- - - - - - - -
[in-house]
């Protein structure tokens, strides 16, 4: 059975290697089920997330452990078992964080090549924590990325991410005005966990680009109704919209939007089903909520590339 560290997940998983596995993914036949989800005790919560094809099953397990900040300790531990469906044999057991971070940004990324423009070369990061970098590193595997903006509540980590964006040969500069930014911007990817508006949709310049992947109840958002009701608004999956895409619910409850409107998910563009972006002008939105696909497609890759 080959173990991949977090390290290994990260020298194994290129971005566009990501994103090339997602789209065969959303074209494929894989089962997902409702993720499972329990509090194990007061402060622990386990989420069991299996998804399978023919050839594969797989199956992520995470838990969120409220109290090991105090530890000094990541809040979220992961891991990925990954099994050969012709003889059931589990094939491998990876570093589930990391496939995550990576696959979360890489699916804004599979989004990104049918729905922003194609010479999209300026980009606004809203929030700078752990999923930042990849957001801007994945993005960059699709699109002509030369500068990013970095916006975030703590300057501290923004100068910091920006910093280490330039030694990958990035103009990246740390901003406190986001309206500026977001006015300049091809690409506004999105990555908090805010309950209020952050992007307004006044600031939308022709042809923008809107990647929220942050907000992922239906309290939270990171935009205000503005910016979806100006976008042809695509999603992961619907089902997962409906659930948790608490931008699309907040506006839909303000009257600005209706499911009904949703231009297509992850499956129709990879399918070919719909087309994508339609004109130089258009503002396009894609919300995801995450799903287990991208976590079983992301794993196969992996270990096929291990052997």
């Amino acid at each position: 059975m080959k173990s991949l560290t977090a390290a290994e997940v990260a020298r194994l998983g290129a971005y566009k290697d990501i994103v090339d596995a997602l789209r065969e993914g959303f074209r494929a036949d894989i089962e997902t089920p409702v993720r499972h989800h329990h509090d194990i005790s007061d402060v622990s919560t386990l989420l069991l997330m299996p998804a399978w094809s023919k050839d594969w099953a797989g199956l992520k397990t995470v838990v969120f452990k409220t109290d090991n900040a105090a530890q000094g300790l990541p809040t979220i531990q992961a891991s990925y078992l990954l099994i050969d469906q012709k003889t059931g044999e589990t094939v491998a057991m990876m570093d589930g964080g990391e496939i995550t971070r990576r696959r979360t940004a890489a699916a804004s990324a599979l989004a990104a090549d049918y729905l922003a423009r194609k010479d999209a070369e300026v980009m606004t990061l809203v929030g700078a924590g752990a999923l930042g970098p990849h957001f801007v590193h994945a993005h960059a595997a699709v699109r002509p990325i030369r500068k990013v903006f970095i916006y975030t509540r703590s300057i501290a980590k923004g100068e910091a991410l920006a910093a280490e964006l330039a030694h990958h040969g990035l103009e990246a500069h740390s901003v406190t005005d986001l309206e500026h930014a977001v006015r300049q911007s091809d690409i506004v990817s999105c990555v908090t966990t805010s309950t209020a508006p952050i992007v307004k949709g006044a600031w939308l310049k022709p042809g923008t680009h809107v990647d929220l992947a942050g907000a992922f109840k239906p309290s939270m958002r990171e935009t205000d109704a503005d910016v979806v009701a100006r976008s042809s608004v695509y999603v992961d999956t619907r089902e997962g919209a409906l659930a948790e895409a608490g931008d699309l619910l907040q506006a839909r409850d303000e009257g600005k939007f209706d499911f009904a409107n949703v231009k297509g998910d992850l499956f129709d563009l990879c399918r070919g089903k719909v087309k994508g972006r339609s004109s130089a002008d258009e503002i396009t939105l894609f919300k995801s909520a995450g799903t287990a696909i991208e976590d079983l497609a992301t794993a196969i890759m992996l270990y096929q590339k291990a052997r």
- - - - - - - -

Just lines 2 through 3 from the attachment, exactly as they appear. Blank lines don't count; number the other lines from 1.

């Protein structure tokens, strides 16, 4: 059975290697089920997330452990078992964080090549924590990325991410005005966990680009109704919209939007089903909520590339 560290997940998983596995993914036949989800005790919560094809099953397990900040300790531990469906044999057991971070940004990324423009070369990061970098590193595997903006509540980590964006040969500069930014911007990817508006949709310049992947109840958002009701608004999956895409619910409850409107998910563009972006002008939105696909497609890759 080959173990991949977090390290290994990260020298194994290129971005566009990501994103090339997602789209065969959303074209494929894989089962997902409702993720499972329990509090194990007061402060622990386990989420069991299996998804399978023919050839594969797989199956992520995470838990969120409220109290090991105090530890000094990541809040979220992961891991990925990954099994050969012709003889059931589990094939491998990876570093589930990391496939995550990576696959979360890489699916804004599979989004990104049918729905922003194609010479999209300026980009606004809203929030700078752990999923930042990849957001801007994945993005960059699709699109002509030369500068990013970095916006975030703590300057501290923004100068910091920006910093280490330039030694990958990035103009990246740390901003406190986001309206500026977001006015300049091809690409506004999105990555908090805010309950209020952050992007307004006044600031939308022709042809923008809107990647929220942050907000992922239906309290939270990171935009205000503005910016979806100006976008042809695509999603992961619907089902997962409906659930948790608490931008699309907040506006839909303000009257600005209706499911009904949703231009297509992850499956129709990879399918070919719909087309994508339609004109130089258009503002396009894609919300995801995450799903287990991208976590079983992301794993196969992996270990096929291990052997």
């Amino acid at each position: 059975m080959k173990s991949l560290t977090a390290a290994e997940v990260a020298r194994l998983g290129a971005y566009k290697d990501i994103v090339d596995a997602l789209r065969e993914g959303f074209r494929a036949d894989i089962e997902t089920p409702v993720r499972h989800h329990h509090d194990i005790s007061d402060v622990s919560t386990l989420l069991l997330m299996p998804a399978w094809s023919k050839d594969w099953a797989g199956l992520k397990t995470v838990v969120f452990k409220t109290d090991n900040a105090a530890q000094g300790l990541p809040t979220i531990q992961a891991s990925y078992l990954l099994i050969d469906q012709k003889t059931g044999e589990t094939v491998a057991m990876m570093d589930g964080g990391e496939i995550t971070r990576r696959r979360t940004a890489a699916a804004s990324a599979l989004a990104a090549d049918y729905l922003a423009r194609k010479d999209a070369e300026v980009m606004t990061l809203v929030g700078a924590g752990a999923l930042g970098p990849h957001f801007v590193h994945a993005h960059a595997a699709v699109r002509p990325i030369r500068k990013v903006f970095i916006y975030t509540r703590s300057i501290a980590k923004g100068e910091a991410l920006a910093a280490e964006l330039a030694h990958h040969g990035l103009e990246a500069h740390s901003v406190t005005d986001l309206e500026h930014a977001v006015r300049q911007s091809d690409i506004v990817s999105c990555v908090t966990t805010s309950t209020a508006p952050i992007v307004k949709g006044a600031w939308l310049k022709p042809g923008t680009h809107v990647d929220l992947a942050g907000a992922f109840k239906p309290s939270m958002r990171e935009t205000d109704a503005d910016v979806v009701a100006r976008s042809s608004v695509y999603v992961d999956t619907r089902e997962g919209a409906l659930a948790e895409a608490g931008d699309l619910l907040q506006a839909r409850d303000e009257g600005k939007f209706d499911f009904a409107n949703v231009k297509g998910d992850l499956f129709d563009l990879c399918r070919g089903k719909v087309k994508g972006r339609s004109s130089a002008d258009e503002i396009t939105l894609f919300k995801s909520a995450g799903t287990a696909i991208e976590d079983l497609a992301t794993a196969i890759m992996l270990y096929q590339k291990a052997r």